This was a really fun evening spent with friends and family talking about the peace we receive as we follow the Savior Jesus Christ.

And it ended with treats, of course!  Donuts and donut holes made to look like empty tombs.  You don't have to wait until FHE to do this!  Have fun with it!  And have a Happy Easter!

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Monday, March 26, 2018

The Week Before General Conference

Good Morning, friends.

It's the monday before Easter and General Conference.  So basically, for every Mom, it's Go Time.

I've already enjoyed a little Easter fun as we organized the first egg hunt in our new neighborhood. It was a very positive gathering of neighbors and it was fun to see the children making new friends and playing four-square with each other after the egg hunt.

These are good things.  These are things God would like I see fellow men and women coming together in a positive way.  It felt good.

Now I'm getting ready for the big weekend: Easter + General Conference.

I'm planning a special family home evening for tonight which I'll blog about tonight or tomorrow.  You'll be able to replicate it any night this week as a fun Easter activity.

I am meal prepping and getting ready to do my son's class party at school.  Whew!  Busy.

But I was reminded as I was making dinners this morning of something we can all do to help us prepare spiritually for this big General Conference and Easter weekend.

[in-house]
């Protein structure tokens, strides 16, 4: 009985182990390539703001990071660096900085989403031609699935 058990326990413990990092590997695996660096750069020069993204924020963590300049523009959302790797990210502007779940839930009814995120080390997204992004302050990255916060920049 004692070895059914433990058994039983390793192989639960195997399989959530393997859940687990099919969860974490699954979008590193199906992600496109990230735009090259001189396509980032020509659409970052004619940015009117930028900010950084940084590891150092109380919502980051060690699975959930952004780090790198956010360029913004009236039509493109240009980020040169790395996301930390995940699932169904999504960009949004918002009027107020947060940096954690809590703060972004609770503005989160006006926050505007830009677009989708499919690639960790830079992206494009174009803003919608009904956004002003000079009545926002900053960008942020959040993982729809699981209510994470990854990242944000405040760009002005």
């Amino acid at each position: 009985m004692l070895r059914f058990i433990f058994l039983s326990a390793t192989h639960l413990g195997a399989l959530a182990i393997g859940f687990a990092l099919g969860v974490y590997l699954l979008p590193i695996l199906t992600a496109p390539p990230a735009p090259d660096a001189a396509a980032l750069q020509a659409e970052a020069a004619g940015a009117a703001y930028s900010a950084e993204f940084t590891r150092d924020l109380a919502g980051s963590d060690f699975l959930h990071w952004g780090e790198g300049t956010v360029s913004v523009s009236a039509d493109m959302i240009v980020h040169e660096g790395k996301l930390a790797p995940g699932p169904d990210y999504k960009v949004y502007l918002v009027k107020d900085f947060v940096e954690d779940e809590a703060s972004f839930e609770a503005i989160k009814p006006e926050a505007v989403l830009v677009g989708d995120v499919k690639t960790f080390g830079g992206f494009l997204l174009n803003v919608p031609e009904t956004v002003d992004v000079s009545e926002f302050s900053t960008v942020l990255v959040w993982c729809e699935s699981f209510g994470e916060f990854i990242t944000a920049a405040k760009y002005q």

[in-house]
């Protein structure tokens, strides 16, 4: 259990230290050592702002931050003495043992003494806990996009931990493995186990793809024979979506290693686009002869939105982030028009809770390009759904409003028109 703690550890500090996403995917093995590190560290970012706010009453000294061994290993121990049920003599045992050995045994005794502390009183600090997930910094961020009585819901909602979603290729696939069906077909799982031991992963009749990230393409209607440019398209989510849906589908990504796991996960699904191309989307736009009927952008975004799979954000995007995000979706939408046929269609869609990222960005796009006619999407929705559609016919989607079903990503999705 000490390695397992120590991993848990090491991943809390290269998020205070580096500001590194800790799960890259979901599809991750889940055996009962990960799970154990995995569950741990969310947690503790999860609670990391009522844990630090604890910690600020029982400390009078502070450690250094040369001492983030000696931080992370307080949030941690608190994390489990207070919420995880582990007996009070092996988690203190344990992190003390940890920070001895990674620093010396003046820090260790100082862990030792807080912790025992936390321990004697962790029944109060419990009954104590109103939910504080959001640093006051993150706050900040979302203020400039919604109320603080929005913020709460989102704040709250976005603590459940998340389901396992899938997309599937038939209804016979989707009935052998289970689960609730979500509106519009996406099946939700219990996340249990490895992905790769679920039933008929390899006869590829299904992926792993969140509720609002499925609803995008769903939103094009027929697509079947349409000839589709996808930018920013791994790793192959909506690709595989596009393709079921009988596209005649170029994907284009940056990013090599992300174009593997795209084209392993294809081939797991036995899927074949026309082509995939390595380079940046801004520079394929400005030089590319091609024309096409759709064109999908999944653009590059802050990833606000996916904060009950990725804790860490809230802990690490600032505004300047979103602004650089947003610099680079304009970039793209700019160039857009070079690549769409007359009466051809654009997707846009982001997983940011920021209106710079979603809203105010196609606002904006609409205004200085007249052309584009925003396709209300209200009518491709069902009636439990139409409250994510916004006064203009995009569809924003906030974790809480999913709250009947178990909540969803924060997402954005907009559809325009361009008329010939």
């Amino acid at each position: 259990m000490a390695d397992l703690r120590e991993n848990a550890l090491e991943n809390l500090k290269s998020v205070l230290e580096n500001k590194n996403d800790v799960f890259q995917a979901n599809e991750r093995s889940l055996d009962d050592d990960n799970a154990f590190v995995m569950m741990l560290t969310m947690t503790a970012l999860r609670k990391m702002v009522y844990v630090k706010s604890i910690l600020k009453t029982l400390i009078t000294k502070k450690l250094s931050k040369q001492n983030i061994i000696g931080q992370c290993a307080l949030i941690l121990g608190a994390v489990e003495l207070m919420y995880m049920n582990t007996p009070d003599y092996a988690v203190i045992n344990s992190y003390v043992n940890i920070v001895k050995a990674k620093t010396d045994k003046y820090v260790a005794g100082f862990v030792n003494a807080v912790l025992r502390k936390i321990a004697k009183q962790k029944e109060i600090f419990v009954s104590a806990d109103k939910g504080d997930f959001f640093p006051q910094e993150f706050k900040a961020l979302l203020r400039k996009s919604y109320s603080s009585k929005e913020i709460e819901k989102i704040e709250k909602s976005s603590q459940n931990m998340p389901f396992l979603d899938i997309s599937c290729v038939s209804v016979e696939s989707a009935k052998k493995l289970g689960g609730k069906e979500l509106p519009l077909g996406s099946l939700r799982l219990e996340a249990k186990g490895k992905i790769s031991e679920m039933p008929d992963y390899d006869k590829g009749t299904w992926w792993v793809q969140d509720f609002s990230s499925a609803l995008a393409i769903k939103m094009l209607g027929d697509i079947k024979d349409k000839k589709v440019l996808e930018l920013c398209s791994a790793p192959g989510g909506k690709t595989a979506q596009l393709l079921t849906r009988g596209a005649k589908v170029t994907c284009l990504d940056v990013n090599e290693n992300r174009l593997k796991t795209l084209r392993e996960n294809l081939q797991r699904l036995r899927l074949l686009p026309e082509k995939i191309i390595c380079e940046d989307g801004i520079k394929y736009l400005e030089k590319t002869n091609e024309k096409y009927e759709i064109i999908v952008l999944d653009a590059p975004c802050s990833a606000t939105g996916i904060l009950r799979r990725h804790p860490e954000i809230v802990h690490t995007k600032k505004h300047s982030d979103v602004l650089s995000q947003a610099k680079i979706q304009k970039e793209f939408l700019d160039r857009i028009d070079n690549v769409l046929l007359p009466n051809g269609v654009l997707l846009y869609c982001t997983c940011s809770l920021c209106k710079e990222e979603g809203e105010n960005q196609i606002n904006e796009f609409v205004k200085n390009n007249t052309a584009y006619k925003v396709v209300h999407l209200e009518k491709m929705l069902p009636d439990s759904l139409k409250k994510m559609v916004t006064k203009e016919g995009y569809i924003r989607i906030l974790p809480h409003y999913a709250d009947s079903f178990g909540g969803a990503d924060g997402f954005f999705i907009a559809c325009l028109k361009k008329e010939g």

It's something I did a few Easters ago that really made a difference for me.  I stopped listening to popular music/the radio and started listening only to spiritual music all week long.

I am doing that right now and it makes me feel calm and peaceful eventhough I do have a lot on my plate.

I recently downloaded the LDS Youth App which gives my children  access to all of the youth music.  It's excellent.  I put it on our Family cell phone as well and my daughter is eating it up.

Another thing we did at Family Council last night, is we wrote down questions we each have for General Conference.  If you'll remember I did that pretty earnestly last Conference and received an abundance of answers.  The more sincerely and diligently we see for the answers to these questions, the more answers we will come across.

So here's a quick list of suggestions to help us prepare spiritually for General Conference and Easter:

1.  Let go of listening to popular music or media and replace it with spiritually uplifting music or hymns.

2.  Try harder to follow the Word of Wisdom to prepare your body and spirit to hear the words of the Lord.  Go to bed early and wake up earlier this week.  Find time to exercise and eat well.